Posted on Thursday 14th January 2021
Grazing is recommended as a sustainable, environmentally-friendly way of managing vegetation to prevent land becoming overgrown and support rare species.
Work to introduce a cattle-grazing conservation project on part of Cannock Chase is beginning this month.
Staffordshire County Council is introducing the small-scale scheme at Moors Gorse as part of its duty to manage the Chase’s natural habitat in an environmentally-friendly way.
Victoria Wilson, Staffordshire County Council’s cabinet member for Communities and Culture, said:
By law we must look after Cannock Chase’s plants and wildlife and we need to look at sustainable methods, such as grazing, to help manage the vegetation, prevent the land becoming overgrown and support rare heathland species.
Conservation grazing is a recognised way of helping smaller plants to thrive and to stop scrubland and small trees growing out of control and is already used in other parts of Staffordshire.
This scheme involves up to six cattle in one small area. No rights of way are affected and informal paths will be kept open.”
Work was due to begin in spring 2020 but was delayed by onset of the Covid-19 pandemic. A perimeter fence will be erected, which will allow other animals such as deer to pass through but keep the cattle within.
Gates will be placed where informal paths cross the site and later, as part of the project, ‘invisible’ fencing will be placed underground, or a GPS system used, to control the cattle’s movement within the site.
The cattle will be a traditional British breed noted for its placidity and no breeding animals will be used.
Victoria Wilson added:
Although there is grazing nearby at Hednesford and in other parts of Staffordshire such as the Roaches, the pilot grazing scheme at Moors Gorse will enable us to introduce the idea carefully and let people see how it works in practice.”
Staffordshire County Council has a statutory responsibility for the 1,300 hectares of Cannock Chase Country Park and the 26 square mile Area of Outstanding Natural Beauty that it lies within, containing plants and species of such national and international importance that it is also listed as both a Special Area of Conservation and a Site of Special Scientific Interest.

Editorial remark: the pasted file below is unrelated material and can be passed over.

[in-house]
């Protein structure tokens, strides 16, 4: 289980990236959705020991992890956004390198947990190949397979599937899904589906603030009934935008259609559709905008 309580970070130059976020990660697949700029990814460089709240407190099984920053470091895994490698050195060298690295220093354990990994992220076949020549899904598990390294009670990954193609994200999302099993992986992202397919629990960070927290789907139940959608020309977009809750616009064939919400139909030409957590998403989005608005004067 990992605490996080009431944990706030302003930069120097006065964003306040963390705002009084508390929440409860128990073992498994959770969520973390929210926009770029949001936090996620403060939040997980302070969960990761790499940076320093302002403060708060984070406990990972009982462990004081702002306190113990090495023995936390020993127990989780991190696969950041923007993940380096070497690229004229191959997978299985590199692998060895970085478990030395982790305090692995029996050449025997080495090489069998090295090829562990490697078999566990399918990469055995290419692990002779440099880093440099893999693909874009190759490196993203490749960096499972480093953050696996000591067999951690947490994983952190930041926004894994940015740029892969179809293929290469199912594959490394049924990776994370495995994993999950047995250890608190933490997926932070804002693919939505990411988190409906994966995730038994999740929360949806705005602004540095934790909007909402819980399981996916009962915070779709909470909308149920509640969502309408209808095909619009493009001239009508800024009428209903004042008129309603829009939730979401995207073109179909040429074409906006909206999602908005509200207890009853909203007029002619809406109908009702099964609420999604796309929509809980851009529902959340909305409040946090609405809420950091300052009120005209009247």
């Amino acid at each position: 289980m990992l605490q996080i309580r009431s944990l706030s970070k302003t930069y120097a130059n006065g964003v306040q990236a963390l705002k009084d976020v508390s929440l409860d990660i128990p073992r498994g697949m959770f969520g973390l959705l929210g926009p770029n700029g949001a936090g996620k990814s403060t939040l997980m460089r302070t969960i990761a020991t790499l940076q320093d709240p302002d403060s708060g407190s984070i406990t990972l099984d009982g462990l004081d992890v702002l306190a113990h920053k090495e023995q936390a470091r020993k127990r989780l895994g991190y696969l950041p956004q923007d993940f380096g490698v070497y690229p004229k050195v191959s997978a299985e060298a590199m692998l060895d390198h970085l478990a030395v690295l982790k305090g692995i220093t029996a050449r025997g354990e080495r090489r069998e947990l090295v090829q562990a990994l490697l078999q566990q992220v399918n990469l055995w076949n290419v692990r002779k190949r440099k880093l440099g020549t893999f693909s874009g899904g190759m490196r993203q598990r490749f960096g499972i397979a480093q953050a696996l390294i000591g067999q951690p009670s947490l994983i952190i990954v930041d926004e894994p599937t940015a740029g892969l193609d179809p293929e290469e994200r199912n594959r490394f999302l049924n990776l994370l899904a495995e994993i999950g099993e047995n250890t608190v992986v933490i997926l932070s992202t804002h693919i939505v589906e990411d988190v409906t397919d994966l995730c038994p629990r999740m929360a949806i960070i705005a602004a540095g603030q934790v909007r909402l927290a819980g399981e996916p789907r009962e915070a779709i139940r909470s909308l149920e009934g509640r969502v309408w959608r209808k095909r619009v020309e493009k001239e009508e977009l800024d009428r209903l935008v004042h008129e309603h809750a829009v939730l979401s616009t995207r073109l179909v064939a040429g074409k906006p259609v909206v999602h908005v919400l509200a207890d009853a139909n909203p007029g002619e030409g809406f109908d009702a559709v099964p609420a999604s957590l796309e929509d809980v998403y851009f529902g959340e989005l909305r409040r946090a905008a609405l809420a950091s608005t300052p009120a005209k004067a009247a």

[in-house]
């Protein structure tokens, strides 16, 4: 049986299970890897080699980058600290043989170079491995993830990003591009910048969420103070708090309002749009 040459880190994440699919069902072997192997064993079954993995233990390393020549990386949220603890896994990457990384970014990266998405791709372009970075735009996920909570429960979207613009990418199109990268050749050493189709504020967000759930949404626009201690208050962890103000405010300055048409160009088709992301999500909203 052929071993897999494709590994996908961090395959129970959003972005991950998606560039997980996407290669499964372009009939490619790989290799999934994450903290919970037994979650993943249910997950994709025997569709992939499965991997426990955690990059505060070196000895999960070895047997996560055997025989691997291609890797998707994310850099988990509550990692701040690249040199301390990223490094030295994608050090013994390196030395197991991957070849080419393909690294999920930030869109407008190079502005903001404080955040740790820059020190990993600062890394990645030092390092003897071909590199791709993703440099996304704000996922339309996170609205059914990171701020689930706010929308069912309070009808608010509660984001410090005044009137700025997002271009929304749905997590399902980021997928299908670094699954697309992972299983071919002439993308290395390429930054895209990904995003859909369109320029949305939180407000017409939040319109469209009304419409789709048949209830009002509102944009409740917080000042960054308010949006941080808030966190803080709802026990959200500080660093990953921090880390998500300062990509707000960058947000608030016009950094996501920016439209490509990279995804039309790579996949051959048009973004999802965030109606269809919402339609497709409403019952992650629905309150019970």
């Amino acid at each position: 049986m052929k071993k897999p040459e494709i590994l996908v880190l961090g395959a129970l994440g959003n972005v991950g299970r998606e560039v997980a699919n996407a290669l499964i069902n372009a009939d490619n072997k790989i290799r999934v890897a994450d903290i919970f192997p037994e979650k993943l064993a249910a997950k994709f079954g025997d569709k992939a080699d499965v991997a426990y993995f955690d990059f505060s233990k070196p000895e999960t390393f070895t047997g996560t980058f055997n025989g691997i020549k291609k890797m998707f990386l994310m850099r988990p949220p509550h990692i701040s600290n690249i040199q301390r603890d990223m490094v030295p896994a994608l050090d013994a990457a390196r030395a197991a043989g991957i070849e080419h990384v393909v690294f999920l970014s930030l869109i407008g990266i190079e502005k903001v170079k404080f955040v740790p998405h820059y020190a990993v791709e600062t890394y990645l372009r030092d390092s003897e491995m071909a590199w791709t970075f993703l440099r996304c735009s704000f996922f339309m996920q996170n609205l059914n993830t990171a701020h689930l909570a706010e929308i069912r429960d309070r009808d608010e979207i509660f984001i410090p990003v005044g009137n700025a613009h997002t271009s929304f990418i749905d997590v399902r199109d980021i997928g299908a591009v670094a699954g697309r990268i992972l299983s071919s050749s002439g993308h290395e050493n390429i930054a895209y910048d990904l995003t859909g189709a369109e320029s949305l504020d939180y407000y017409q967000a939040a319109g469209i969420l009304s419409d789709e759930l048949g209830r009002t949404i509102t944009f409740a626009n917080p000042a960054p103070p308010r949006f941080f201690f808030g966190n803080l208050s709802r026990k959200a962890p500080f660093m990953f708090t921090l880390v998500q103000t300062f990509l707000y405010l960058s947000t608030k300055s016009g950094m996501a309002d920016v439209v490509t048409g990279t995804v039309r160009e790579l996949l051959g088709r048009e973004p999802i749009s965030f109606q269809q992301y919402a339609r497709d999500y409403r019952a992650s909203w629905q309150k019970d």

The range of flora and fauna includes herds of fallow deer, four of Britain’s six reptile species, rare and endangered birds including the woodlark and nightjar, and some seldom found plants and invertebrates.
In 2019 the authority signed a further 10-year management agreement with Natural England, the government’s nature conservation agency, to protect the site, which is identified at national and European level as having significantly important wildlife areas.
- Staffordshire County Council is obliged by law to preserve Cannock Chase’s natural habitats and Natural England, as the regulator, requires us to incorporate a range of environmentally-friendly methods to control bracken, trees and scrub to manage the land, prevent it becoming overgrown and ensure it achieves good ecological condition.
- Consultation began on this project in 2016. In 2017 we received more than 300 responses from individuals, user groups and parish councils and then developed the proposals in 2018 with a working party including local user groups, a parish council and sports and recreation bodies.
- Although there is an anticipation that grazing will be extended during the 2020s to some other parts of Cannock Chase, that cannot happen without a formal public consultation and subsequent approval by the Secretary of State through the Planning Inspectorate.
- The status of Cannock Chase will remain unchanged. It is legally protected because much of it is common land and it is designated as both a Site of Special Scientific Interest and Special Area of Conservation, within an Area of Outstanding Natural Beauty.